That their practices are now respected, encouraged and appreciated “means everything” to the community, Willie said.
In recent years, a number of states have also directed Native American fire practitioners to use their cultural burning practices to minimize the impact of wildfires. In Arizona, the Fort Apache Agency and the White Mountain Apache Tribe have treated thousands of acres of land.
According to the Indigenous Peoples Burning Network, Native Americans in Oregon and New Mexico also carried out prescribed burns.
“We’ve been talking about these fires for a long time and trying to get people to listen to us, and for decades nobody really did,” Willie said. “Now suddenly everyone is listening, so for us to bring so much attention to such a critical thing is something we couldn’t have dreamed of.”
Knowledge sharing and capacity building
Native American fire practitioners are an integral part of the new California task force with their wealth of knowledge about successful burns. They know when to start a fire and under what conditions. They know what time of year and what time of day is best. They also know what types of fires to light for different types of land – how long to burn and how often.
“It’s not a wildfire where there’s white ash and red dirt,” Hankins said. “Unlike larger fires that release carbon into the atmosphere as a gas, when we create low-intensity combustion, it creates charcoal. That charcoal is that carbon locked in the ground, not the soil. ‘atmosphere.”
“It’s a very low fire that will eventually improve soil health, moisture and infiltration,” he added.
The change will not be immediate, warns Hankins. It will take at least a decade before the normalization of cultural burns leads to visible changes – such as the growth of flowers and bulbous plants, as well as a decrease in wildfires, he says.
Education within the Aboriginal community will also take time.
“In many tribal communities, there is a great need to reconnect to knowledge systems around fires because we haven’t been able to practice it for so long,” he said.
“We need to build capacity around this again. It’s not like flipping a switch and everyone comes back and starts these fires,” Hankins said. “There’s a lot of learning that needs to take place in our communities, and figuring out how we can work with our neighbors, agencies and the public to mainstream it again.”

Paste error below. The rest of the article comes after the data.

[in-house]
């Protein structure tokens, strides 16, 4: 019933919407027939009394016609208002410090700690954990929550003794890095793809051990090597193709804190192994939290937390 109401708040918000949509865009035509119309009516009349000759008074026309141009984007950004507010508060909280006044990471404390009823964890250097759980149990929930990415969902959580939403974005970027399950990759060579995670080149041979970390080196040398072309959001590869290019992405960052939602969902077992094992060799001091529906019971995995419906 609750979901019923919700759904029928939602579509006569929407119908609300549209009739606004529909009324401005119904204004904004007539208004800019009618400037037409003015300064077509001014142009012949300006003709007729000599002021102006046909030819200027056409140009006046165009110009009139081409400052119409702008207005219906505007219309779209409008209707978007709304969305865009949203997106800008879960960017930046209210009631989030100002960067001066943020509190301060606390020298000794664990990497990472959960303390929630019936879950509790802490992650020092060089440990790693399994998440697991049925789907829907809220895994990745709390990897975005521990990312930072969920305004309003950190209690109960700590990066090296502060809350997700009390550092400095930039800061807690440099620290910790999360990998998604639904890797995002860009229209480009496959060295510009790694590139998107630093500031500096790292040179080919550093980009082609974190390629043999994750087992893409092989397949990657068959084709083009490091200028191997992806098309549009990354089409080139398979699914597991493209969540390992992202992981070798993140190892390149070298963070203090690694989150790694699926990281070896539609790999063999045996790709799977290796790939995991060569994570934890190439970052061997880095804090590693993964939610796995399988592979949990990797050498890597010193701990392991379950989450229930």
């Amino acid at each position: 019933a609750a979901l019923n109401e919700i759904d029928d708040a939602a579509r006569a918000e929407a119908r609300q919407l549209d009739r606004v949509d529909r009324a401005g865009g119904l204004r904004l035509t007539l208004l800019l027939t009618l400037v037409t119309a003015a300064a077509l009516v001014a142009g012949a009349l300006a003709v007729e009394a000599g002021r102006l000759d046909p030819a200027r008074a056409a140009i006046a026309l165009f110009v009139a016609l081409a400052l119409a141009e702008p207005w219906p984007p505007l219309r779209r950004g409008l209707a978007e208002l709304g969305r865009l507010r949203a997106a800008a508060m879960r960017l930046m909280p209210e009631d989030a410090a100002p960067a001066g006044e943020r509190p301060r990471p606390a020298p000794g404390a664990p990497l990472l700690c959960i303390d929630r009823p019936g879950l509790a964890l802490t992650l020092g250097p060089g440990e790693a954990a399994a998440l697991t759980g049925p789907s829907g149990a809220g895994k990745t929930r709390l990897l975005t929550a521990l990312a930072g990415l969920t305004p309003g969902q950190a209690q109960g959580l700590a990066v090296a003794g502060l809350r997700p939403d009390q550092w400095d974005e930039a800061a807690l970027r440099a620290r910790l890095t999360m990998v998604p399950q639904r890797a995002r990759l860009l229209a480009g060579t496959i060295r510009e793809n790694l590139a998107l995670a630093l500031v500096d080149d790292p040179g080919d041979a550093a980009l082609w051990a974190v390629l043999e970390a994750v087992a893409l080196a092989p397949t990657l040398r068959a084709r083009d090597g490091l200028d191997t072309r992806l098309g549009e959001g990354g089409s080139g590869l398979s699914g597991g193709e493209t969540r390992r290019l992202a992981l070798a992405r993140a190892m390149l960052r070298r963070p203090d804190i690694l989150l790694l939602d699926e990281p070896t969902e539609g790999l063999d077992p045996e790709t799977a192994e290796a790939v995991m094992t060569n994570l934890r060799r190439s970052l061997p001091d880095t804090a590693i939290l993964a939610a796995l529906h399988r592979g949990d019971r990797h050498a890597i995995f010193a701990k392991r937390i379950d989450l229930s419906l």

As part of this knowledge building, tribes across the state are partnering with the California Department of Forestry and Fire Protection to host cultural burning training days for firefighters.
Firefighters will learn directly from tribal leaders about “the tradition of fire and its importance to tribal culture,” Len Nielson, Cal Fire’s chief of staff for prescribed fires and tribal liaison, told CNN in a statement. .
“California Tribes advises Cal Fire on traditional ecological knowledge to increase the use of cultural burning and we are working to incorporate this knowledge into our own practices, including when, where and how prescribed burns are conducted,” Nielson said. “Our relationship with the California tribal community continues to evolve and we look forward to working collaboratively with the tribes to increase and expand the use of cultural cremation.”
For Hankins, encouraging cultural fires is a major part of righting some of the wrongs committed against California’s native communities.
“If you want to rebuild the culture and support the indigenous community, you have to support our fires and what they do for our land,” he said.